There are countless articles, blogs, and videos on the Internet that talk to us about how to slow down, how to prioritize our lives, and how to say no. So if it were so easy, why is it hard for so many of us? I have blogged a few times about wanting to suck the life out of my days. I like to get shit done, but does my relentless nature come at a cost? I hate the days when I am too pooped to run, or when Chris talks me out of a routine that I love (he likes me to have a down day from exercise at least once a week).
Take Monday night for example. It was 80 degrees and sunny and Portland and Chris encouraged me to sit outside with him after work and just enjoy the sun and warmth. It was hard for me to resist, because who knows how long it will be until we have another similar gorgeous day? Yet, even while sitting there enjoying the moment I kept thinking, “I want to go for a run, I want to go for a run.” Why? Why do I drive myself crazy about breaking a routine?
Then last night I was physically and mentally exhausted, so I tried to take a nap after work and I could not get warm and could not fall asleep. Again, no run and it drove me crazy. Part of it for me is I love the euphoria and feeling after a long hard run. I am dripping in sweat and I feel like I truly did something 100% for me and no one else. How much of our day is ever 100% for us? What causes the mental roller coaster for what we want (or think we want) and the choices we make?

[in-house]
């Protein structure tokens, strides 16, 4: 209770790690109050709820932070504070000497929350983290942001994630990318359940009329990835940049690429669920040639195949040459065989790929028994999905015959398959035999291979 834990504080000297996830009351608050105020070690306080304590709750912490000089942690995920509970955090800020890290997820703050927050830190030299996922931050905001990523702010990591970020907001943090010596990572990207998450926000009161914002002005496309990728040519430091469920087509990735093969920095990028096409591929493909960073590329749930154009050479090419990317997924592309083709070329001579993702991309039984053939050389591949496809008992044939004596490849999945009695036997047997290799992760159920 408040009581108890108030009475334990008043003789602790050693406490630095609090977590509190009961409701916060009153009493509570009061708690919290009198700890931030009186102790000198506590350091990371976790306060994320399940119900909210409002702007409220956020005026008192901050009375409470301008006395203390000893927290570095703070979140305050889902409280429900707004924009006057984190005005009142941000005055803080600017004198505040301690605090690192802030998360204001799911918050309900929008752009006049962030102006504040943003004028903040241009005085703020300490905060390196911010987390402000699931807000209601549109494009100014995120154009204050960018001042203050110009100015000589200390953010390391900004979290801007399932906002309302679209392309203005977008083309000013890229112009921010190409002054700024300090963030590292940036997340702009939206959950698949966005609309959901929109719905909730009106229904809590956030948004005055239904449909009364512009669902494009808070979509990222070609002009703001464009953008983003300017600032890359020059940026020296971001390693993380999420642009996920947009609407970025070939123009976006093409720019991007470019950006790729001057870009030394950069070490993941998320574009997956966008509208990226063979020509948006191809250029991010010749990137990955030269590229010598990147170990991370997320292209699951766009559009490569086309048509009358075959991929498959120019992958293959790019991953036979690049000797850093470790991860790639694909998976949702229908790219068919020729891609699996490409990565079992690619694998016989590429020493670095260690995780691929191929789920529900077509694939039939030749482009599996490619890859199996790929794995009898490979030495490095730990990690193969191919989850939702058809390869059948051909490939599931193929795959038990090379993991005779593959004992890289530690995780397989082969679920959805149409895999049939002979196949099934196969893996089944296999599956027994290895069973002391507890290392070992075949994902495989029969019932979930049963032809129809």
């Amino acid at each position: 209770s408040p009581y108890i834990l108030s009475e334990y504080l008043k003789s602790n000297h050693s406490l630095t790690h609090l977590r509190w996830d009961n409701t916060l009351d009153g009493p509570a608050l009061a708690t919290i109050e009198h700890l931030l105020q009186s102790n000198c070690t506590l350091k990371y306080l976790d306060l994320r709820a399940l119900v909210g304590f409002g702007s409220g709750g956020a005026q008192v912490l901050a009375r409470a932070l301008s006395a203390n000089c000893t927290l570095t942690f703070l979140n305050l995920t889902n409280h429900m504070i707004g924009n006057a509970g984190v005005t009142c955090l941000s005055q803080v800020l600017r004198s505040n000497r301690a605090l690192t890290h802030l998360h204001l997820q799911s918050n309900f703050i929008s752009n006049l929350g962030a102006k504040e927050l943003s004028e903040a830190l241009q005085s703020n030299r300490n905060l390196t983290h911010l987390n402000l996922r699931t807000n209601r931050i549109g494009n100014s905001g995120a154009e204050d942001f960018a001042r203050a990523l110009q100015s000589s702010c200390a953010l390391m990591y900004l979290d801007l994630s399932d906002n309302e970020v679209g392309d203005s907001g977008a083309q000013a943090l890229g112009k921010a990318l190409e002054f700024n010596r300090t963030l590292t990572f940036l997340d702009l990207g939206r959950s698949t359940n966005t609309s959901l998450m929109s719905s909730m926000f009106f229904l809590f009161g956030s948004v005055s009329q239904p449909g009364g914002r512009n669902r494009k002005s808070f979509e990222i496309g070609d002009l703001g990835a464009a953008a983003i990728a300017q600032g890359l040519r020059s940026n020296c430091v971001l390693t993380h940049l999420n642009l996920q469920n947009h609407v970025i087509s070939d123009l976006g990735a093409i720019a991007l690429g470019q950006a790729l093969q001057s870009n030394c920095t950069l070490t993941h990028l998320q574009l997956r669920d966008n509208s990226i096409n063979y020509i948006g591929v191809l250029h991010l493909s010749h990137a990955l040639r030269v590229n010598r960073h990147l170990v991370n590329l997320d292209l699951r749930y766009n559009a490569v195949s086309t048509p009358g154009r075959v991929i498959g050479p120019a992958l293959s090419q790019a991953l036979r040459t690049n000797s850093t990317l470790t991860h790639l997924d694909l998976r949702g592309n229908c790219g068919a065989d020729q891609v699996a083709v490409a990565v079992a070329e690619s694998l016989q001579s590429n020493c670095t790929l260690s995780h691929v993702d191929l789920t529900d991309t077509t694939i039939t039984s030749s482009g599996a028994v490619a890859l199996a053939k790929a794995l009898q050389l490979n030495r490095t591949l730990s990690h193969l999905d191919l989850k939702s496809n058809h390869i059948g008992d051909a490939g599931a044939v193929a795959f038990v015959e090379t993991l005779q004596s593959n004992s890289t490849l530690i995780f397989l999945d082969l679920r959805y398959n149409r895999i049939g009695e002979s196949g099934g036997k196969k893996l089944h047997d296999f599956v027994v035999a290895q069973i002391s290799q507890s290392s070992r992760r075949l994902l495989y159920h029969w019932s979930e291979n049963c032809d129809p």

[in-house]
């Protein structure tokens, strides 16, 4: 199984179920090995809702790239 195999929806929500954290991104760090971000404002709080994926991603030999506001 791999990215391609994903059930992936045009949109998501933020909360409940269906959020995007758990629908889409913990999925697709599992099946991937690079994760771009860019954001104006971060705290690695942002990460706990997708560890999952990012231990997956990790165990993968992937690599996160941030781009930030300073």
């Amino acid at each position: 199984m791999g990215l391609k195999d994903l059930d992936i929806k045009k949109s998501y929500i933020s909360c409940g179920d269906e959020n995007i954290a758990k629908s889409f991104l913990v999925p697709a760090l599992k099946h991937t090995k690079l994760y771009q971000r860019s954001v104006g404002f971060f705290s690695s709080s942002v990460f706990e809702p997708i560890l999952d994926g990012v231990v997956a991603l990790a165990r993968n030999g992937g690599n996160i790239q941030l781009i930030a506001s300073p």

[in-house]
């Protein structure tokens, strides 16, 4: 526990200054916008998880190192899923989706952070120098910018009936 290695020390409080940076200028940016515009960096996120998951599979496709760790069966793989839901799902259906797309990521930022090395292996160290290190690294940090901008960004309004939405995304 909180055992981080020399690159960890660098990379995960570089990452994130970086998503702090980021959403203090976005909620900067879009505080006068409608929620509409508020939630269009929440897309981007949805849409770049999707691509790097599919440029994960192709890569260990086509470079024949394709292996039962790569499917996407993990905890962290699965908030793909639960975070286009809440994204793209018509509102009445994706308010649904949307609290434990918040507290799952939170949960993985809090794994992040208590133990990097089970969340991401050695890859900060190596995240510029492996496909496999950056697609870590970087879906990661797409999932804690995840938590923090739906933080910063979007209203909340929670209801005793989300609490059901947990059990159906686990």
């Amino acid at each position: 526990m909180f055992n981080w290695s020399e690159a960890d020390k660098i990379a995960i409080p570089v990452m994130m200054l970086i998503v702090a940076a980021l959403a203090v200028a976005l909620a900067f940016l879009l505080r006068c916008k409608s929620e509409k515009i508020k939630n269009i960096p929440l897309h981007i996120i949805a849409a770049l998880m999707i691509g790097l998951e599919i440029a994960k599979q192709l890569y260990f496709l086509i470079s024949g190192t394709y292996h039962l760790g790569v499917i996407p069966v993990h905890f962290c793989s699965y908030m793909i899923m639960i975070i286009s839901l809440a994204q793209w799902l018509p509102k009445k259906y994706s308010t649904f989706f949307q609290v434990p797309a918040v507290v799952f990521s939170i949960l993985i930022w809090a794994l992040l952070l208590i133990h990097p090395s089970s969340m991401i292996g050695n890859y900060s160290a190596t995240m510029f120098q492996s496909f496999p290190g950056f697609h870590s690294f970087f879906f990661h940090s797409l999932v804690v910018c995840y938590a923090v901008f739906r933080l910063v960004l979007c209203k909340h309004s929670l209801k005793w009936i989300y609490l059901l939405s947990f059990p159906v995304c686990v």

I know none of these ideas are new, but the struggle is that sometimes there is so much on our plates that often what gets removed are the things that matter to us most. The things that ground us and keep us going. I know these past few days are anomalies for me. I am relentless and will duke it out with Chris so I can run and catch up on a book, but maybe that is not true for everyone. Maybe it is taking 15 minutes to meditate, or even for those of you with young kids having a long hot shower, and going to the bathroom solo. How do we slow down and make better choices?
It is hard to believe that my day yesterday was so crazy that I missed the entire Boston Marathon coverage. After living in Boston for 4 years, I got addicted to the camaraderie and dedication of Bostonians for those running the marathon. In Boston they have an entire holiday (Patriots Day) where you actually get paid to take the day off and if you feel so inspired go and watch the marathon. Of course Patriot’s Day has nothing to do with the Boston Marathon, but it does have a nice way of working out for Bostonians. We did it a few times. If you get there early enough there are actually restaurants on Boylston Street (where the finish line is) and you can have food and drinks and sit on the sidewalk patio of a restaurant and watch the race in style. I can remember in the early days of Chris and my life together (maybe before we ever really knew where we would end up) we sat together, had brunch and watched the race.